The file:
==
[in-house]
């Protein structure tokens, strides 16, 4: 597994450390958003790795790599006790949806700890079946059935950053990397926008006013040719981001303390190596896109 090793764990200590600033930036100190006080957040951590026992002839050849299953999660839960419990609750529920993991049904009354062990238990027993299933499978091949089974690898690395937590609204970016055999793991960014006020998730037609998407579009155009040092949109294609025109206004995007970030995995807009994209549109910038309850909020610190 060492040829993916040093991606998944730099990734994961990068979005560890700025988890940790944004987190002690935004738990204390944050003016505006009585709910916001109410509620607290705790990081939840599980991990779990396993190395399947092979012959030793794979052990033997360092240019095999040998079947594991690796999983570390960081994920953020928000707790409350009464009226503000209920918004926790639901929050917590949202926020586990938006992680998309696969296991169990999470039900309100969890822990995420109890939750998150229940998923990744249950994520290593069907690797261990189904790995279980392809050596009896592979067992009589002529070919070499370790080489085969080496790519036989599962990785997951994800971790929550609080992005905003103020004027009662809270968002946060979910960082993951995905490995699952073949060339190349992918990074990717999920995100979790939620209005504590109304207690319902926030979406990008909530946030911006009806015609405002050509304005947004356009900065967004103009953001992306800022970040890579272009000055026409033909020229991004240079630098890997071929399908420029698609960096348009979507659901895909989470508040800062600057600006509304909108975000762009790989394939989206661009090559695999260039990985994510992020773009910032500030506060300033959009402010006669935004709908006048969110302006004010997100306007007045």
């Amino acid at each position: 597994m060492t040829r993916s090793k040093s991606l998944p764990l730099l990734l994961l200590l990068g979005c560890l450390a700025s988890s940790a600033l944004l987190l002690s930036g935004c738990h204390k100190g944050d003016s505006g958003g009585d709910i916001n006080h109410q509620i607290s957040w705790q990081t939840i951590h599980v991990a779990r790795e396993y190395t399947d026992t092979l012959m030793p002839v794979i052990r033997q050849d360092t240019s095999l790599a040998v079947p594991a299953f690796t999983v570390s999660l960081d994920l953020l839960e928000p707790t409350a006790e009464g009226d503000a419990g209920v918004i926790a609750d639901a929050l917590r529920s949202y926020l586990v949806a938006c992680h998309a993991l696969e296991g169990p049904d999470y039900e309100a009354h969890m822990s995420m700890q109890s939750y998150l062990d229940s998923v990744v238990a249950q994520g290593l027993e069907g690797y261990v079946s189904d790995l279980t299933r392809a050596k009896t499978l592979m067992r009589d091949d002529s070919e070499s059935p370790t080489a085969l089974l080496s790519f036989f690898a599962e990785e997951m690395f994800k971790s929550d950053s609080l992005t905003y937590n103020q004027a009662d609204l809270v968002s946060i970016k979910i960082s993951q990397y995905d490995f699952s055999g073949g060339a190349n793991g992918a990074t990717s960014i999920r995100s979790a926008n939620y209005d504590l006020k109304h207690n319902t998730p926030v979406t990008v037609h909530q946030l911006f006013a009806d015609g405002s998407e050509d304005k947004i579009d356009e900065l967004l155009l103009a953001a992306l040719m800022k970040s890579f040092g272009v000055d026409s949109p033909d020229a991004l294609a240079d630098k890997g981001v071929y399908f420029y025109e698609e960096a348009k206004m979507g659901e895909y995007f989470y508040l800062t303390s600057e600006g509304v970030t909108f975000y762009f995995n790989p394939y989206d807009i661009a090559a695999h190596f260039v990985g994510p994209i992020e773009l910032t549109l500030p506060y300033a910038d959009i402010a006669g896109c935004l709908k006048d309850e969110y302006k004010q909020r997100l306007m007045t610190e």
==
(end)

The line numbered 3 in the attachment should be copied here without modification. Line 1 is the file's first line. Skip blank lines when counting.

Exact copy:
């Amino acid at each position: 597994m060492t040829r993916s090793k040093s991606l998944p764990l730099l990734l994961l200590l990068g979005c560890l450390a700025s988890s940790a600033l944004l987190l002690s930036g935004c738990h204390k100190g944050d003016s505006g958003g009585d709910i916001n006080h109410q509620i607290s957040w705790q990081t939840i951590h599980v991990a779990r790795e396993y190395t399947d026992t092979l012959m030793p002839v794979i052990r033997q050849d360092t240019s095999l790599a040998v079947p594991a299953f690796t999983v570390s999660l960081d994920l953020l839960e928000p707790t409350a006790e009464g009226d503000a419990g209920v918004i926790a609750d639901a929050l917590r529920s949202y926020l586990v949806a938006c992680h998309a993991l696969e296991g169990p049904d999470y039900e309100a009354h969890m822990s995420m700890q109890s939750y998150l062990d229940s998923v990744v238990a249950q994520g290593l027993e069907g690797y261990v079946s189904d790995l279980t299933r392809a050596k009896t499978l592979m067992r009589d091949d002529s070919e070499s059935p370790t080489a085969l089974l080496s790519f036989f690898a599962e990785e997951m690395f994800k971790s929550d950053s609080l992005t905003y937590n103020q004027a009662d609204l809270v968002s946060i970016k979910i960082s993951q990397y995905d490995f699952s055999g073949g060339a190349n793991g992918a990074t990717s960014i999920r995100s979790a926008n939620y209005d504590l006020k109304h207690n319902t998730p926030v979406t990008v037609h909530q946030l911006f006013a009806d015609g405002s998407e050509d304005k947004i579009d356009e900065l967004l155009l103009a953001a992306l040719m800022k970040s890579f040092g272009v000055d026409s949109p033909d020229a991004l294609a240079d630098k890997g981001v071929y399908f420029y025109e698609e960096a348009k206004m979507g659901e895909y995007f989470y508040l800062t303390s600057e600006g509304v970030t909108f975000y762009f995995n790989p394939y989206d807009i661009a090559a695999h190596f260039v990985g994510p994209i992020e773009l910032t549109l500030p506060y300033a910038d959009i402010a006669g896109c935004l709908k006048d309850e969110y302006k004010q909020r997100l306007m007045t610190e």